‘Back to school’ amidst hurricanes, earthquakes and nuclear threats

11 September 2017

As the summer of 2017 is drawing to an end, we are relieved that much of what could have gone wrong over the summer, did not. As reported over the past weeks, the global economic recovery and stabilisation has made consistent progress, with particularly the Eurozone coming up strongly and taking over the western growth leadership baton from the US.

The same cannot be said about capital markets – and politics. Investment returns have, despite stronger economic data and corporate profit growth, only very slightly moved beyond the healthy levels they had already achieved at the end of May. This ‘market breather’ was what we had anticipated and on the back of the strengthening macro-economic outlook, we would normally look optimistically to the remaining 4 months of 2017.

That is, if it was not for politics – and now also mother nature. In purely economic terms the latter is more of a nuisance than a problem. Natural disasters create data fuzziness, as they first slow down activity levels in the affected regions, before rebuilding supercharges them further down the line.

Politics and geopolitics in particular are less predictable. Trump and European elections were the big worry points at the beginning of the year. Of those only Trump remains as a political instability factor, but given how very little he has been able to achieve thus far and how much public support he has lost in the process his fear potential regarding the outbreak of global trade wars has greatly reduced.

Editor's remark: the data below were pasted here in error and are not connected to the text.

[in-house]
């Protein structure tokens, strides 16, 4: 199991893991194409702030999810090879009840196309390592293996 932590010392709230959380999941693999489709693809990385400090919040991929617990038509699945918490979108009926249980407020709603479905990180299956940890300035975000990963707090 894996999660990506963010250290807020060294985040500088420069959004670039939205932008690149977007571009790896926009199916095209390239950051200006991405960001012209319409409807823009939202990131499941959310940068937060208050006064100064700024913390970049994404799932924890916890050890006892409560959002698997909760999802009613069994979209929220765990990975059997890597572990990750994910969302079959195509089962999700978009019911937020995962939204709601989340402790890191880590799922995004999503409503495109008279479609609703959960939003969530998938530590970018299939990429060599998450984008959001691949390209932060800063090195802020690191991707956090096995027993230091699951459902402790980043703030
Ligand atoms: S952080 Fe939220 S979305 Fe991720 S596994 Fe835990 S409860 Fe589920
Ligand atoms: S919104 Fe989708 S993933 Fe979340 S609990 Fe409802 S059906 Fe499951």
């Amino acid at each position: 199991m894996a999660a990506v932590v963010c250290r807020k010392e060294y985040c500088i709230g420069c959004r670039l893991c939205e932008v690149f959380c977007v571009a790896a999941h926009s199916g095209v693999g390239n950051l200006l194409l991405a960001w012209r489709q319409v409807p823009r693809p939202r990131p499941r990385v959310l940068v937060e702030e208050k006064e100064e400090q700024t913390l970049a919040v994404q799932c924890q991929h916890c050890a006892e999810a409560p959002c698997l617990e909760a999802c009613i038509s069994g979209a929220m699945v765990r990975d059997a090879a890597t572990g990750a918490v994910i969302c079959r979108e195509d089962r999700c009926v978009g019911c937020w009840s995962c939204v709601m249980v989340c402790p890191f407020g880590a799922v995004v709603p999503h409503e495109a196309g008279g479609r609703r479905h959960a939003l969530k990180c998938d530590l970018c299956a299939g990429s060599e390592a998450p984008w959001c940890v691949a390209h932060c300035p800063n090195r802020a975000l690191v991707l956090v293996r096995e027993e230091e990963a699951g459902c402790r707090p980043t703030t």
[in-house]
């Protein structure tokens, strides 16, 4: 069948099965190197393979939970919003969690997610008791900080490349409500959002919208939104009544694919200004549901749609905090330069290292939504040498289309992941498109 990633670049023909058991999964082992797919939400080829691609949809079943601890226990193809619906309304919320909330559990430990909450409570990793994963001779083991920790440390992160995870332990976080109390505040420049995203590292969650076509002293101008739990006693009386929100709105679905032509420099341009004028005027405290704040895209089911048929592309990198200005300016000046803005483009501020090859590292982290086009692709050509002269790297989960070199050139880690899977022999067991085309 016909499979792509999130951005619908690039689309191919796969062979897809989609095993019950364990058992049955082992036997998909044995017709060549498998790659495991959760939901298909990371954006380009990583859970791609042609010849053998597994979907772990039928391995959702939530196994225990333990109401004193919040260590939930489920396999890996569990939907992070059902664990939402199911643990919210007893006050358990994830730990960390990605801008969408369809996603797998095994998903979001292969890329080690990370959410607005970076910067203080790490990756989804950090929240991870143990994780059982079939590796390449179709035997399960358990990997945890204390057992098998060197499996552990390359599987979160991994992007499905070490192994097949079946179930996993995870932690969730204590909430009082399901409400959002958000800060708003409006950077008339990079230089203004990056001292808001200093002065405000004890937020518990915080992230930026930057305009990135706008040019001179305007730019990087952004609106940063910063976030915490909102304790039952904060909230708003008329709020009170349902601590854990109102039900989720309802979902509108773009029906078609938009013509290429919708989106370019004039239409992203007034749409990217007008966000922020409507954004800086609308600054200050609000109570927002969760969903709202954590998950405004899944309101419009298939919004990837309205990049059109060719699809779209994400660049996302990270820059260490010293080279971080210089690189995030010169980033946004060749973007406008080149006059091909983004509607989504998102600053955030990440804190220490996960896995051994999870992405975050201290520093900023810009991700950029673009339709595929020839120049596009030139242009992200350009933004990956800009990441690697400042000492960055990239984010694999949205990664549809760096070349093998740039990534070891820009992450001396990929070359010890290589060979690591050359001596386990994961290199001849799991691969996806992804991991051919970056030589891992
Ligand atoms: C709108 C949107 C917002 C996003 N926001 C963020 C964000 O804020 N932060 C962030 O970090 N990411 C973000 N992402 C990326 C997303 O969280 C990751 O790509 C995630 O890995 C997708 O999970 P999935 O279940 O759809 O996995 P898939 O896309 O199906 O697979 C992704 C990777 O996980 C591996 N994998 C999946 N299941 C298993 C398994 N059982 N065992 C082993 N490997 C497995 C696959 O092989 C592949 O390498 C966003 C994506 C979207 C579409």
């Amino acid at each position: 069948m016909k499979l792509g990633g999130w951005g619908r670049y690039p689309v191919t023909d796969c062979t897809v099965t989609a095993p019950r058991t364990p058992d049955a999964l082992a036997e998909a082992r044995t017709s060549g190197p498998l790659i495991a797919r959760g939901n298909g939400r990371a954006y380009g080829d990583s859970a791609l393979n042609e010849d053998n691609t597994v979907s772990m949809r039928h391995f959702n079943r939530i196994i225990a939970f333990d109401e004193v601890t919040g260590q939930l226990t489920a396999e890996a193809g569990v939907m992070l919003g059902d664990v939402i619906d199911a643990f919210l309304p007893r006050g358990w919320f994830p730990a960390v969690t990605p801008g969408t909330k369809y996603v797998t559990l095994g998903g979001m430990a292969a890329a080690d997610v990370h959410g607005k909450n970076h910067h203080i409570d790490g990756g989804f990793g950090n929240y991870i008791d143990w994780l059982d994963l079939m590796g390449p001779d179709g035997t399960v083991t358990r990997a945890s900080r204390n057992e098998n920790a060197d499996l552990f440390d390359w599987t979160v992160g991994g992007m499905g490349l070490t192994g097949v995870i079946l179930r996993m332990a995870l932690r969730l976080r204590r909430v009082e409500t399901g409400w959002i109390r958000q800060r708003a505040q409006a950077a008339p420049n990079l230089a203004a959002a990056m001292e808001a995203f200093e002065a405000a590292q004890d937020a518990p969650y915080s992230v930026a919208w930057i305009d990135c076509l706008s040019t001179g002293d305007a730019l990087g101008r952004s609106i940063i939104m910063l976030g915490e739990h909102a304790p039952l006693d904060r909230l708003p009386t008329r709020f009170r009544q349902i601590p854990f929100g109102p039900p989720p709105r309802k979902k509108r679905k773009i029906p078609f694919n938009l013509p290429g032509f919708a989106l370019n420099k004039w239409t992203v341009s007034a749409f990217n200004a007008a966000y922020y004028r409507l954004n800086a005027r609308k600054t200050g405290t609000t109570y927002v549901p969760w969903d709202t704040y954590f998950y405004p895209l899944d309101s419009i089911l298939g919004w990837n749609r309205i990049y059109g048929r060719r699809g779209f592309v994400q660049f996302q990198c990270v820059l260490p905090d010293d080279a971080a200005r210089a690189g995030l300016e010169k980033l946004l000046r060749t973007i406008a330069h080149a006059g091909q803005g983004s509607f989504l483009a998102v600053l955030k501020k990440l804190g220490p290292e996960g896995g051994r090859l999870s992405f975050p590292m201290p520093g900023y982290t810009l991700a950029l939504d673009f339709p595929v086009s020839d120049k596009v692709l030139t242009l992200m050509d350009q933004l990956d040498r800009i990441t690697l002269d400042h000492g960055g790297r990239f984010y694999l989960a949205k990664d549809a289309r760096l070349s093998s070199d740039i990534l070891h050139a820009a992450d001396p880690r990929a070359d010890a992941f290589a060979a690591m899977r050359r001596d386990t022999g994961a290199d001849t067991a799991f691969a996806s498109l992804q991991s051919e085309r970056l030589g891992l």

Unfortunately, the same cannot be said about the level of geopolitical tensions and here Donald Trump remains an uncertainty accelerator. North Korea leader Kim Jong-Un’s ambitions to be recognised and respected as a nuclear arms power have begun to cast a shadow on the short to medium term global outlook.

While the US public is captivated and regionally disrupted by a particularly strong hurricane season, global security circles are nervously waiting what form of military provocation North Korea’s leader may choose to mark the founding day of his nation (Sat 9 Sep).

A surprising rally in bond markets tells us that the more cautious part of the capital markets is beginning to take the threat of a thermo-nuclear conflict serious. It is positive to observe that China’s leadership is all but amused and has started military exercises and missile interception drills along its border with North Korea. Less positive is to have a temperamental hot head as the top of the world’s leading military power. We suspect that he won’t be let near any buttons without supervision, but ultimately, we have to assume a far more trigger-happy US military than was the case under Obama.

At the time of writing on Friday, I am therefore having slightly mixed feelings as I look forward to the weekend. I will be very relieved if nothing has happened over the weekend or even better, if a Chinese/US/Russian alliance has successfully intercepted any ‘fireworks’ from North Korea and vows to deal more effectively with the Kim Jong-Un situation.

As this is slightly wishful thinking, I am afraid that until the North Korea threat is dealt with, the outlook until the end of the year has become much more uncertain than the flow of positive economic data recently suggested.

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